OP I feel your pain. Dd1 is a chronically bad eater too. Our story is almost identical to yours, with all the professional help doing sweet bugger all for a kid who is just a naturally terrible eater. I think at 18 months, just get calories down her in whatever form she will take. Now my Dd is older (nearly 3, eep!) and she can communicate well, we are having some success with bargaining - if you eat 3 bites of this you can play play doh for 20 mins after dinner etc. Last night she ate 3 slices of roast chicken, 2 potatoes and all her peas and broccoli! You would not believe (or actually you might) the celebrating that went on in my house last night! Huge hugs...I'm sorry things are so hard. I understand what a soul destroying and constant battle food can be.
    Last edited by Silver flute; 30-03-2016 at 08:26.

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  10. #36
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    Default Help! I'm at my wits end!

    I'm another in the same boat. Dd1 is 3 and still hasn't improved. I wish it could say it gets better but it hasn't here. Its a nightmare. She weights 11.5kg and still in size 1-2. Mum told me I was the same. She will eat nothing at daycare- nothing all day, even toast.
    I tried the tough love approach but it just resulted in her starving herself and waking more at night.
    Now she's a little older I can bribe her by saying if she will eat a piece of carrot and cucumber (she now likes those- the only two veggies she will eat) she can have a chocolate. I'm unsure if this is the right thing to do but I'm at my wits ends.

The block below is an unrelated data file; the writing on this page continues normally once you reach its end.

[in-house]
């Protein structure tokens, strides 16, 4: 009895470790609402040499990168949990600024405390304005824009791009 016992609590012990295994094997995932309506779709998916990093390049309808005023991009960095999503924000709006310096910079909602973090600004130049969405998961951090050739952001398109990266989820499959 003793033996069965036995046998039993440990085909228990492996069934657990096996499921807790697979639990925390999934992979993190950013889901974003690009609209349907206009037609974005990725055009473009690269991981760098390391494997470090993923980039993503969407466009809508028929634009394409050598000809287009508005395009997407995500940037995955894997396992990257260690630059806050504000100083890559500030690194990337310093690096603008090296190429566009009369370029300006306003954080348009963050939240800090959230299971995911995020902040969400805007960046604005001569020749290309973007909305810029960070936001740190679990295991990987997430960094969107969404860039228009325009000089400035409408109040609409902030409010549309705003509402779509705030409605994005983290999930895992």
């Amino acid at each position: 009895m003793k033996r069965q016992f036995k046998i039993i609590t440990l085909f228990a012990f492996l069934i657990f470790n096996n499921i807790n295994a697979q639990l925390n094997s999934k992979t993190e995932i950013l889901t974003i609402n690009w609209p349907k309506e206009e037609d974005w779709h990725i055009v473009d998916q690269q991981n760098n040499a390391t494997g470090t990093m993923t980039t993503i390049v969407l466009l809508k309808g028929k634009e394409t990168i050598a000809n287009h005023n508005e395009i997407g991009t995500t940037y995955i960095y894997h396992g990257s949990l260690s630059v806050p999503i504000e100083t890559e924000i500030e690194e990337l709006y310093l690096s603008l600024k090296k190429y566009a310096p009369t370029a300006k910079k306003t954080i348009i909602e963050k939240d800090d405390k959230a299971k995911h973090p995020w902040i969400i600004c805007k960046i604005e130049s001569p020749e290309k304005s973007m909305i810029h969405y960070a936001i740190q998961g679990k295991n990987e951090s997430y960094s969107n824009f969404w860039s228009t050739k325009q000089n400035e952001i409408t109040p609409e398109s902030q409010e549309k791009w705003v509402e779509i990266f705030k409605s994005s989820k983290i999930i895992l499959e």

I'm dredding school as she won't even eat a sandwich. The only meat she eats is chicken bites from Meccas. ZERO fruit.
    People just don't understand and say just stop giving her alternatives like a cruskit or banana snack bar. But with dd1 it's not that simple

    One thing that I found at that age (not now) is if she helped me prep our dinner - she stood on a chair at the bench- she would ask what things were and occasionally try it- not that she ever liked it lol but it's how I got her to have at least the carrot and cucumber.

    I really feel for you. Kids who are smaller have smaller appetites and can be much much harder to get anything into them. She's in a crumpet phase where all she's eating is crumpets- plain of course.

    She doesn't even like juice! Or cake!

    I just tell myself she's happy, hitting milestones and she's a cheap feed.

    Platters are also great at that age.
    Xxxx

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  12. #37
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    Quote Originally Posted by Wise Enough View Post
    My rule is they have to try it. If they try it and don't like it then they can have fruit, yoghurt or cheese. If they don't try it there's nothing else. But 18m is too young for this approach.